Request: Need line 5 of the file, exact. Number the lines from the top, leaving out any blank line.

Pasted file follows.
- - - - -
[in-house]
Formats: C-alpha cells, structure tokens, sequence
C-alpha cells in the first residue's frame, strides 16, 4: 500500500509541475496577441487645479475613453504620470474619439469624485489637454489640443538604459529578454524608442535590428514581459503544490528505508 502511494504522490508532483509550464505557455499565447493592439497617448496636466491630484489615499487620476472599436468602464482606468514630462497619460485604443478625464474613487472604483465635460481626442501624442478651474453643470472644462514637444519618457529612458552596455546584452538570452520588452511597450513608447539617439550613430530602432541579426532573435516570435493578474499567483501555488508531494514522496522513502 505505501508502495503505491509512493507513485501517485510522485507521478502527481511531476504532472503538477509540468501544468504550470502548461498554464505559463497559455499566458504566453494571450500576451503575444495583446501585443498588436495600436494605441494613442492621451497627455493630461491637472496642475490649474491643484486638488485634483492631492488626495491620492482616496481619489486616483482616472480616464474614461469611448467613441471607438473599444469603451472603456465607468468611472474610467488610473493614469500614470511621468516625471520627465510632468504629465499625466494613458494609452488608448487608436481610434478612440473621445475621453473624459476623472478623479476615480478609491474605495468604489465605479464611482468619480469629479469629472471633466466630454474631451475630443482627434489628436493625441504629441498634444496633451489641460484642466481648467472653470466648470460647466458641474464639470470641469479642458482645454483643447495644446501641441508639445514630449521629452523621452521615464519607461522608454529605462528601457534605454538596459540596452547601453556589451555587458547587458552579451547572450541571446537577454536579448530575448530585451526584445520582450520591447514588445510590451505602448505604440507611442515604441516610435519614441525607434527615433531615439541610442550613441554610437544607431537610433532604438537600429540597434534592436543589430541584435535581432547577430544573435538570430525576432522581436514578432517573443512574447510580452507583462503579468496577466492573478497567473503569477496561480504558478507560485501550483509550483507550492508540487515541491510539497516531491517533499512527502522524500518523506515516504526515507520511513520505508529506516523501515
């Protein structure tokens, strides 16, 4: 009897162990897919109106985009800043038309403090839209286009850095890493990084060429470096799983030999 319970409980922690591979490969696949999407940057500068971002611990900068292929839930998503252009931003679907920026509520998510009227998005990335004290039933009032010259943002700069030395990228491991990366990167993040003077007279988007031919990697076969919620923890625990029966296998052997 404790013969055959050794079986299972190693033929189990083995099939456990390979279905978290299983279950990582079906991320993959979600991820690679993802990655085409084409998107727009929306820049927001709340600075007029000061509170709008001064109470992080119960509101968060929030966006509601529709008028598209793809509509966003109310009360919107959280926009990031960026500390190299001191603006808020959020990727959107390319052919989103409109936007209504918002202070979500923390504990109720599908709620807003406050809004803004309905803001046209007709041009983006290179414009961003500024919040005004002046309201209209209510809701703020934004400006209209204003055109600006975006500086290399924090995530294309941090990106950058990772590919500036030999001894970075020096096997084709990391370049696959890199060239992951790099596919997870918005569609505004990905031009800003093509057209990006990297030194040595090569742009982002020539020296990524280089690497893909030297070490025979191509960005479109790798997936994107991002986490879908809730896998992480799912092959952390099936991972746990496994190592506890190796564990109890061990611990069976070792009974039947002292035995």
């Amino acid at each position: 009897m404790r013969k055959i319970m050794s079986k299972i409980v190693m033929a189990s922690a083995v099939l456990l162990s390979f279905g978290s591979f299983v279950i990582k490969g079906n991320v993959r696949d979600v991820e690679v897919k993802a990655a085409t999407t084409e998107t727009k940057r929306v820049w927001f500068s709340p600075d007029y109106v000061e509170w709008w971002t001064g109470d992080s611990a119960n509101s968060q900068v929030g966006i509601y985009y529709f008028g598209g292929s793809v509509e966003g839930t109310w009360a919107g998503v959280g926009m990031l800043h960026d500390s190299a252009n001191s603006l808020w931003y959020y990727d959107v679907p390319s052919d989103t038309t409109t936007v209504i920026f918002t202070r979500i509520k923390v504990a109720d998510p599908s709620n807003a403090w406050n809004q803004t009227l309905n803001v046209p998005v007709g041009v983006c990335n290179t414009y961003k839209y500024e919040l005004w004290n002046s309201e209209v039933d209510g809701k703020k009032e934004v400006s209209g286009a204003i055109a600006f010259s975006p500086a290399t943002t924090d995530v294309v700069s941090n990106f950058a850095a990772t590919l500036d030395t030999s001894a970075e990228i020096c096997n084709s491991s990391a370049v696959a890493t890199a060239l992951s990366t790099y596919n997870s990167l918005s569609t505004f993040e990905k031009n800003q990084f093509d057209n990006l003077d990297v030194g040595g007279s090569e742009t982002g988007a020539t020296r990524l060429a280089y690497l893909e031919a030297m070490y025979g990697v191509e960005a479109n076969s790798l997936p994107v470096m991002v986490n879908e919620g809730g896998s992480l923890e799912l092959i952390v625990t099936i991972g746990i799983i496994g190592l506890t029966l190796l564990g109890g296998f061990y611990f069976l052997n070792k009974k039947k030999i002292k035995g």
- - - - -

């Amino acid at each position: 009897m404790r013969k055959i319970m050794s079986k299972i409980v190693m033929a189990s922690a083995v099939l456990l162990s390979f279905g978290s591979f299983v279950i990582k490969g079906n991320v993959r696949d979600v991820e690679v897919k993802a990655a085409t999407t084409e998107t727009k940057r929306v820049w927001f500068s709340p600075d007029y109106v000061e509170w709008w971002t001064g109470d992080s611990a119960n509101s968060q900068v929030g966006i509601y985009y529709f008028g598209g292929s793809v509509e966003g839930t109310w009360a919107g998503v959280g926009m990031l800043h960026d500390s190299a252009n001191s603006l808020w931003y959020y990727d959107v679907p390319s052919d989103t038309t409109t936007v209504i920026f918002t202070r979500i509520k923390v504990a109720d998510p599908s709620n807003a403090w406050n809004q803004t009227l309905n803001v046209p998005v007709g041009v983006c990335n290179t414009y961003k839209y500024e919040l005004w004290n002046s309201e209209v039933d209510g809701k703020k009032e934004v400006s209209g286009a204003i055109a600006f010259s975006p500086a290399t943002t924090d995530v294309v700069s941090n990106f950058a850095a990772t590919l500036d030395t030999s001894a970075e990228i020096c096997n084709s491991s990391a370049v696959a890493t890199a060239l992951s990366t790099y596919n997870s990167l918005s569609t505004f993040e990905k031009n800003q990084f093509d057209n990006l003077d990297v030194g040595g007279s090569e742009t982002g988007a020539t020296r990524l060429a280089y690497l893909e031919a030297m070490y025979g990697v191509e960005a479109n076969s790798l997936p994107v470096m991002v986490n879908e919620g809730g896998s992480l923890e799912l092959i952390v625990t099936i991972g746990i799983i496994g190592l506890t029966l190796l564990g109890g296998f061990y611990f069976l052997n070792k009974k039947k030999i002292k035995g």